Most urinary tract infections can be treated in place at a skilled nursing facility, but several clinical data points can help guide a nursing home’s transfer decisions, reported researchers at the Indiana University Center for Aging Research at Regenstrief Institute.

They examined data on 307 nursing home residents diagnosed with a UTI between October 1, 2016, and September 30, 2018. The majority of these residents — 241 of them in fact — were able to be treated in place, while 66 were hospitalized. Results showed that White residents were more frequently treated in place than Black residents, and that hypertension was more frequently identified in hospitalized residents. Outside of that, however, researchers found no significant differences in age, sex, functional status or other comorbidities between residents hospitalized or treated in place for a UTI.

What mattered most, perhaps expectedly, were that residents who were transferred to the hospital appeared to be more acutely ill than those who were treated in place. Residents with UTIs treated in place were more likely to have dysuria and increased urinary frequency than those hospitalized, whereas hospitalized residents had more rapid breathing and tachycardia than those treated in place. Altered mental status was the most frequently reported sign prompting evaluation for UTI (34%). Of 229 residents with altered mental status, 124 had no other signs, three had hypothermia, and seven had fever, researchers reported.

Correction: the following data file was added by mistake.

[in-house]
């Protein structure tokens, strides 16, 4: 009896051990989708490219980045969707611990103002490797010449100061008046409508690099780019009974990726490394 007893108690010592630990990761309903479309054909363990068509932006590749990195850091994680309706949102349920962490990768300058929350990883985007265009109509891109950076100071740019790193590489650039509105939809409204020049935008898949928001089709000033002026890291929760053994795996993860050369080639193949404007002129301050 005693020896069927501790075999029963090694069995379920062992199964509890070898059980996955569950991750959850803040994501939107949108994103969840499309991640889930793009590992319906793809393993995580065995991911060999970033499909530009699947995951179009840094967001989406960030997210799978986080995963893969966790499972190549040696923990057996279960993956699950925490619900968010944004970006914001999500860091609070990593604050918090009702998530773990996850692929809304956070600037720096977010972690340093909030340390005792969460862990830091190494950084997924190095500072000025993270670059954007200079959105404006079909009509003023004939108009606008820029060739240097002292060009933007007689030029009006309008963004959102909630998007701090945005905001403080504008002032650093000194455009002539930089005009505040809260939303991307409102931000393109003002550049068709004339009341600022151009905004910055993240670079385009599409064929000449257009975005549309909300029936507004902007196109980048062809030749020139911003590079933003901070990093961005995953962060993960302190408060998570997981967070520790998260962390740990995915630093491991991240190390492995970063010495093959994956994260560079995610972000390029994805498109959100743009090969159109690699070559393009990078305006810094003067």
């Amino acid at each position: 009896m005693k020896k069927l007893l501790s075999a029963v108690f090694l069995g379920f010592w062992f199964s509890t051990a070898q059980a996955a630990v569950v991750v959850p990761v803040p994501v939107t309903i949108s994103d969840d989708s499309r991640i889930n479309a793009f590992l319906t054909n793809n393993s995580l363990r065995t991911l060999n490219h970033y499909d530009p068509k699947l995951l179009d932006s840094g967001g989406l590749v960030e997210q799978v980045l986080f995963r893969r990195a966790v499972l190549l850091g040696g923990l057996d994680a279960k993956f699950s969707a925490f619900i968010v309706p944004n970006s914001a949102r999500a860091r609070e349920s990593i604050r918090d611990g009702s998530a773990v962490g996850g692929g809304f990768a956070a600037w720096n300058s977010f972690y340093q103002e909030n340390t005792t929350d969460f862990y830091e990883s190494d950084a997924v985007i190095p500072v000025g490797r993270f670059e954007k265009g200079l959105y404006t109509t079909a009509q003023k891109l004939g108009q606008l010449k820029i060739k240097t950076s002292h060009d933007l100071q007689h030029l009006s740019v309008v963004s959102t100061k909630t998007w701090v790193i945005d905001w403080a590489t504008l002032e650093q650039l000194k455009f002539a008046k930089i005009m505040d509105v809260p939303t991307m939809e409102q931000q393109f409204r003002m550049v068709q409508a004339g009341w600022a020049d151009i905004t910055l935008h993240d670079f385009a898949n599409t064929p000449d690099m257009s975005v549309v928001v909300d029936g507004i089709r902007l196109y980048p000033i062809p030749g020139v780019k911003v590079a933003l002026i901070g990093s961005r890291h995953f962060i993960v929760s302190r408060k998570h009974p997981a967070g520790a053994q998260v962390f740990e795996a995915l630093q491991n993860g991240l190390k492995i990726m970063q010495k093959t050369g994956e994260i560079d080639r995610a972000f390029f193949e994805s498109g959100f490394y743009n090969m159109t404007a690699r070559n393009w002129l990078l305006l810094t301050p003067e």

Residents also differed in the treatments they received, according to the study. Despite the fact that nitrofurantoin is recommended as a first-line treatment for UTI in nursing homes, fluoroquinolones and sulfonamides used most frequently among those treated in place, and third-generation cephalosporins were most commonly used with hospitalized residents. 

Overall however, the lack of complete data about vital signs concerned the researchers, and they urged facilities to optimize their documentation and monitoring of resident vital signs when it comes to UTIs.

“Improvements in automating the monitoring, documentation and alerting of vital signs and sepsis screening may help in identifying patients who would benefit from hospitalization,” the authors concluded. 

Results are available in JAMDA